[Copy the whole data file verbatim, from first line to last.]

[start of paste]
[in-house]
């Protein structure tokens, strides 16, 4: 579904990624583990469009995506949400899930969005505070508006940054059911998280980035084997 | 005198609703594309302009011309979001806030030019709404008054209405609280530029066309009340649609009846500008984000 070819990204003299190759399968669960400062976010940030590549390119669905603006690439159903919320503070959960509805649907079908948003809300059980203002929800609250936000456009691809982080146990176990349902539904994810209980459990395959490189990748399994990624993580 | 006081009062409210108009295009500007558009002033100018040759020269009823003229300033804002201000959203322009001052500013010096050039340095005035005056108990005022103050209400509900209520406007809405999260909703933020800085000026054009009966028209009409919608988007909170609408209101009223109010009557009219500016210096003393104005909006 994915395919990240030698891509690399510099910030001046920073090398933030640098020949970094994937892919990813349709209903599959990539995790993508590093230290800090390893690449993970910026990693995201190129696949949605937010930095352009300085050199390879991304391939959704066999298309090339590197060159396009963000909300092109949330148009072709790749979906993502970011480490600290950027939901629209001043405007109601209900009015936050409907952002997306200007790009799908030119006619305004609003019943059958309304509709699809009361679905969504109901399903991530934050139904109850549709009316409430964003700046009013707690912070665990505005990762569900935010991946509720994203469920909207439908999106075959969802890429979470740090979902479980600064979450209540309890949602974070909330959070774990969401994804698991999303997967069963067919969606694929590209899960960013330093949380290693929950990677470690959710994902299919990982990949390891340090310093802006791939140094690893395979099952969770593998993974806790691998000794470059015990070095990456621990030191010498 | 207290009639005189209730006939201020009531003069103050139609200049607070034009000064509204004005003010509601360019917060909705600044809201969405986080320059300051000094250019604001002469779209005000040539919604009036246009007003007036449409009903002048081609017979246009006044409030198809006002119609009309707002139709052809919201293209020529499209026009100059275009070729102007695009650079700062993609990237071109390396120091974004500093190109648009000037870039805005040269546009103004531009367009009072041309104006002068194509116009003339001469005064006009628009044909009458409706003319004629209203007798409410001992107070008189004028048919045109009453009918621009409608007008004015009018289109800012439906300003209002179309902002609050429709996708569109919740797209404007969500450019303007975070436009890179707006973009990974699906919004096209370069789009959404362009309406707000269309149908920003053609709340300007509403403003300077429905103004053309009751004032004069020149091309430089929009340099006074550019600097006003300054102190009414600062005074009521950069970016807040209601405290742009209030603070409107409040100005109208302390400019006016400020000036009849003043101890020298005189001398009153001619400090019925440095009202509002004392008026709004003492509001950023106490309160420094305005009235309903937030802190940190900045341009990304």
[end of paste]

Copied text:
[in-house]
């Protein structure tokens, strides 16, 4: 579904990624583990469009995506949400899930969005505070508006940054059911998280980035084997 | 005198609703594309302009011309979001806030030019709404008054209405609280530029066309009340649609009846500008984000 070819990204003299190759399968669960400062976010940030590549390119669905603006690439159903919320503070959960509805649907079908948003809300059980203002929800609250936000456009691809982080146990176990349902539904994810209980459990395959490189990748399994990624993580 | 006081009062409210108009295009500007558009002033100018040759020269009823003229300033804002201000959203322009001052500013010096050039340095005035005056108990005022103050209400509900209520406007809405999260909703933020800085000026054009009966028209009409919608988007909170609408209101009223109010009557009219500016210096003393104005909006 994915395919990240030698891509690399510099910030001046920073090398933030640098020949970094994937892919990813349709209903599959990539995790993508590093230290800090390893690449993970910026990693995201190129696949949605937010930095352009300085050199390879991304391939959704066999298309090339590197060159396009963000909300092109949330148009072709790749979906993502970011480490600290950027939901629209001043405007109601209900009015936050409907952002997306200007790009799908030119006619305004609003019943059958309304509709699809009361679905969504109901399903991530934050139904109850549709009316409430964003700046009013707690912070665990505005990762569900935010991946509720994203469920909207439908999106075959969802890429979470740090979902479980600064979450209540309890949602974070909330959070774990969401994804698991999303997967069963067919969606694929590209899960960013330093949380290693929950990677470690959710994902299919990982990949390891340090310093802006791939140094690893395979099952969770593998993974806790691998000794470059015990070095990456621990030191010498 | 207290009639005189209730006939201020009531003069103050139609200049607070034009000064509204004005003010509601360019917060909705600044809201969405986080320059300051000094250019604001002469779209005000040539919604009036246009007003007036449409009903002048081609017979246009006044409030198809006002119609009309707002139709052809919201293209020529499209026009100059275009070729102007695009650079700062993609990237071109390396120091974004500093190109648009000037870039805005040269546009103004531009367009009072041309104006002068194509116009003339001469005064006009628009044909009458409706003319004629209203007798409410001992107070008189004028048919045109009453009918621009409608007008004015009018289109800012439906300003209002179309902002609050429709996708569109919740797209404007969500450019303007975070436009890179707006973009990974699906919004096209370069789009959404362009309406707000269309149908920003053609709340300007509403403003300077429905103004053309009751004032004069020149091309430089929009340099006074550019600097006003300054102190009414600062005074009521950069970016807040209601405290742009209030603070409107409040100005109208302390400019006016400020000036009849003043101890020298005189001398009153001619400090019925440095009202509002004392008026709004003492509001950023106490309160420094305005009235309903937030802190940190900045341009990304």